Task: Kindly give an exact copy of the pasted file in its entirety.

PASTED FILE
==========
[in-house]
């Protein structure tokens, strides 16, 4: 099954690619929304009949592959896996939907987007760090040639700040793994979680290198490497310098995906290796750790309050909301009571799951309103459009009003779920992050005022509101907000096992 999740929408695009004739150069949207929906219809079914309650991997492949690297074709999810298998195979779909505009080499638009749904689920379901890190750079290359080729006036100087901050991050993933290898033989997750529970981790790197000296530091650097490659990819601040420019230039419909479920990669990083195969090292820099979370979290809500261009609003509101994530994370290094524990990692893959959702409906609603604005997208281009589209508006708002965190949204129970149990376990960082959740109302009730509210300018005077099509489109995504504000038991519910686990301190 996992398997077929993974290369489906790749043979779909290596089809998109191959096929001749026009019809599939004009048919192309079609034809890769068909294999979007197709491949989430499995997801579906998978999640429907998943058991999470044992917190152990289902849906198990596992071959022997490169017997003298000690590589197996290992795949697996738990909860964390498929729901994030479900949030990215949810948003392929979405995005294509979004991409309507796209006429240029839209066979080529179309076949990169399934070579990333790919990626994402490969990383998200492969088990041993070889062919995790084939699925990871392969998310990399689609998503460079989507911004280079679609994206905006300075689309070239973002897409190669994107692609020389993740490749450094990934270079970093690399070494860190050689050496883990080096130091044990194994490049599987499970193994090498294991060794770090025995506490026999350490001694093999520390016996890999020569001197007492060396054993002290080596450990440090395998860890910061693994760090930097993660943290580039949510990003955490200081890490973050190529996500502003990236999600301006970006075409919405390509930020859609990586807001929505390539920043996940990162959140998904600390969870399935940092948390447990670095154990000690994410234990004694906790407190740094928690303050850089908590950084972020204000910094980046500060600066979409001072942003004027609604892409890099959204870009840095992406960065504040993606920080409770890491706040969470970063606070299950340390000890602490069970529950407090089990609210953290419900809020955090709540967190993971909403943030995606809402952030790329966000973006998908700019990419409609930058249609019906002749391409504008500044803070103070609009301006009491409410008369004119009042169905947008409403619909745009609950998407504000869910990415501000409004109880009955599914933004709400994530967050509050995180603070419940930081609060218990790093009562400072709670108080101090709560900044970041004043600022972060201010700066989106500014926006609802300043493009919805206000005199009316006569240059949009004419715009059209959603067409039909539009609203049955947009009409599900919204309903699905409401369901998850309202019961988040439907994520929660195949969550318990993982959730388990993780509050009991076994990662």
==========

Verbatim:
[in-house]
């Protein structure tokens, strides 16, 4: 099954690619929304009949592959896996939907987007760090040639700040793994979680290198490497310098995906290796750790309050909301009571799951309103459009009003779920992050005022509101907000096992 999740929408695009004739150069949207929906219809079914309650991997492949690297074709999810298998195979779909505009080499638009749904689920379901890190750079290359080729006036100087901050991050993933290898033989997750529970981790790197000296530091650097490659990819601040420019230039419909479920990669990083195969090292820099979370979290809500261009609003509101994530994370290094524990990692893959959702409906609603604005997208281009589209508006708002965190949204129970149990376990960082959740109302009730509210300018005077099509489109995504504000038991519910686990301190 996992398997077929993974290369489906790749043979779909290596089809998109191959096929001749026009019809599939004009048919192309079609034809890769068909294999979007197709491949989430499995997801579906998978999640429907998943058991999470044992917190152990289902849906198990596992071959022997490169017997003298000690590589197996290992795949697996738990909860964390498929729901994030479900949030990215949810948003392929979405995005294509979004991409309507796209006429240029839209066979080529179309076949990169399934070579990333790919990626994402490969990383998200492969088990041993070889062919995790084939699925990871392969998310990399689609998503460079989507911004280079679609994206905006300075689309070239973002897409190669994107692609020389993740490749450094990934270079970093690399070494860190050689050496883990080096130091044990194994490049599987499970193994090498294991060794770090025995506490026999350490001694093999520390016996890999020569001197007492060396054993002290080596450990440090395998860890910061693994760090930097993660943290580039949510990003955490200081890490973050190529996500502003990236999600301006970006075409919405390509930020859609990586807001929505390539920043996940990162959140998904600390969870399935940092948390447990670095154990000690994410234990004694906790407190740094928690303050850089908590950084972020204000910094980046500060600066979409001072942003004027609604892409890099959204870009840095992406960065504040993606920080409770890491706040969470970063606070299950340390000890602490069970529950407090089990609210953290419900809020955090709540967190993971909403943030995606809402952030790329966000973006998908700019990419409609930058249609019906002749391409504008500044803070103070609009301006009491409410008369004119009042169905947008409403619909745009609950998407504000869910990415501000409004109880009955599914933004709400994530967050509050995180603070419940930081609060218990790093009562400072709670108080101090709560900044970041004043600022972060201010700066989106500014926006609802300043493009919805206000005199009316006569240059949009004419715009059209959603067409039909539009609203049955947009009409599900919204309903699905409401369901998850309202019961988040439907994520929660195949969550318990993982959730388990993780509050009991076994990662």